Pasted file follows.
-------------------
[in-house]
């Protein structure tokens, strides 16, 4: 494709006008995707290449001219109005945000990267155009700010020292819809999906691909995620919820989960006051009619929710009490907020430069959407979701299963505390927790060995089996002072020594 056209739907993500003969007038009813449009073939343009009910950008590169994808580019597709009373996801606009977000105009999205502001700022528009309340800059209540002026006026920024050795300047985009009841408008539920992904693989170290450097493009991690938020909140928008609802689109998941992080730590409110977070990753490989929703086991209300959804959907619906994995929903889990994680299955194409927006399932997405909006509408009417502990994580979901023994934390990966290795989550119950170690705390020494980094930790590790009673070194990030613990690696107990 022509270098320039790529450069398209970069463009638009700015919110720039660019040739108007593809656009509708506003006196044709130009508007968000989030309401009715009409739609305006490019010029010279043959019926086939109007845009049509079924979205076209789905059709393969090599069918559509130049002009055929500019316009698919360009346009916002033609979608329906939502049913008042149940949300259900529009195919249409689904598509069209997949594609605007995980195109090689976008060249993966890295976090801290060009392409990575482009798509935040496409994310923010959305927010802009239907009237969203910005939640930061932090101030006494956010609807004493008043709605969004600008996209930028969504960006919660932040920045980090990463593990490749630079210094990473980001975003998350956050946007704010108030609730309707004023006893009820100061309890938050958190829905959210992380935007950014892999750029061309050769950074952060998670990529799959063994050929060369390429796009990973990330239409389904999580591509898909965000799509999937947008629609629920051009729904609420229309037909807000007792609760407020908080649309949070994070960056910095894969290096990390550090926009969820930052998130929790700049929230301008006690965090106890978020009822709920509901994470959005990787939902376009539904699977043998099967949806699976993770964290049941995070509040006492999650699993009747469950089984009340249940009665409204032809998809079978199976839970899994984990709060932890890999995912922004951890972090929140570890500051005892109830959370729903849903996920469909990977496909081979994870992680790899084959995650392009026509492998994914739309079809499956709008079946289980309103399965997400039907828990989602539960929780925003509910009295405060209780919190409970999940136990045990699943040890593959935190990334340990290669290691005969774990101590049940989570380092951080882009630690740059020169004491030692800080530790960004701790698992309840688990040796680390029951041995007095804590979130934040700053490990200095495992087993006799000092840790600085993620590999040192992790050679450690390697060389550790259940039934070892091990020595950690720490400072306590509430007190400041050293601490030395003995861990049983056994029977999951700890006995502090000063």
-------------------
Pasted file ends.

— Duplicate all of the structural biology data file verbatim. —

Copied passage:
[in-house]
């Protein structure tokens, strides 16, 4: 494709006008995707290449001219109005945000990267155009700010020292819809999906691909995620919820989960006051009619929710009490907020430069959407979701299963505390927790060995089996002072020594 056209739907993500003969007038009813449009073939343009009910950008590169994808580019597709009373996801606009977000105009999205502001700022528009309340800059209540002026006026920024050795300047985009009841408008539920992904693989170290450097493009991690938020909140928008609802689109998941992080730590409110977070990753490989929703086991209300959804959907619906994995929903889990994680299955194409927006399932997405909006509408009417502990994580979901023994934390990966290795989550119950170690705390020494980094930790590790009673070194990030613990690696107990 022509270098320039790529450069398209970069463009638009700015919110720039660019040739108007593809656009509708506003006196044709130009508007968000989030309401009715009409739609305006490019010029010279043959019926086939109007845009049509079924979205076209789905059709393969090599069918559509130049002009055929500019316009698919360009346009916002033609979608329906939502049913008042149940949300259900529009195919249409689904598509069209997949594609605007995980195109090689976008060249993966890295976090801290060009392409990575482009798509935040496409994310923010959305927010802009239907009237969203910005939640930061932090101030006494956010609807004493008043709605969004600008996209930028969504960006919660932040920045980090990463593990490749630079210094990473980001975003998350956050946007704010108030609730309707004023006893009820100061309890938050958190829905959210992380935007950014892999750029061309050769950074952060998670990529799959063994050929060369390429796009990973990330239409389904999580591509898909965000799509999937947008629609629920051009729904609420229309037909807000007792609760407020908080649309949070994070960056910095894969290096990390550090926009969820930052998130929790700049929230301008006690965090106890978020009822709920509901994470959005990787939902376009539904699977043998099967949806699976993770964290049941995070509040006492999650699993009747469950089984009340249940009665409204032809998809079978199976839970899994984990709060932890890999995912922004951890972090929140570890500051005892109830959370729903849903996920469909990977496909081979994870992680790899084959995650392009026509492998994914739309079809499956709008079946289980309103399965997400039907828990989602539960929780925003509910009295405060209780919190409970999940136990045990699943040890593959935190990334340990290669290691005969774990101590049940989570380092951080882009630690740059020169004491030692800080530790960004701790698992309840688990040796680390029951041995007095804590979130934040700053490990200095495992087993006799000092840790600085993620590999040192992790050679450690390697060389550790259940039934070892091990020595950690720490400072306590509430007190400041050293601490030395003995861990049983056994029977999951700890006995502090000063």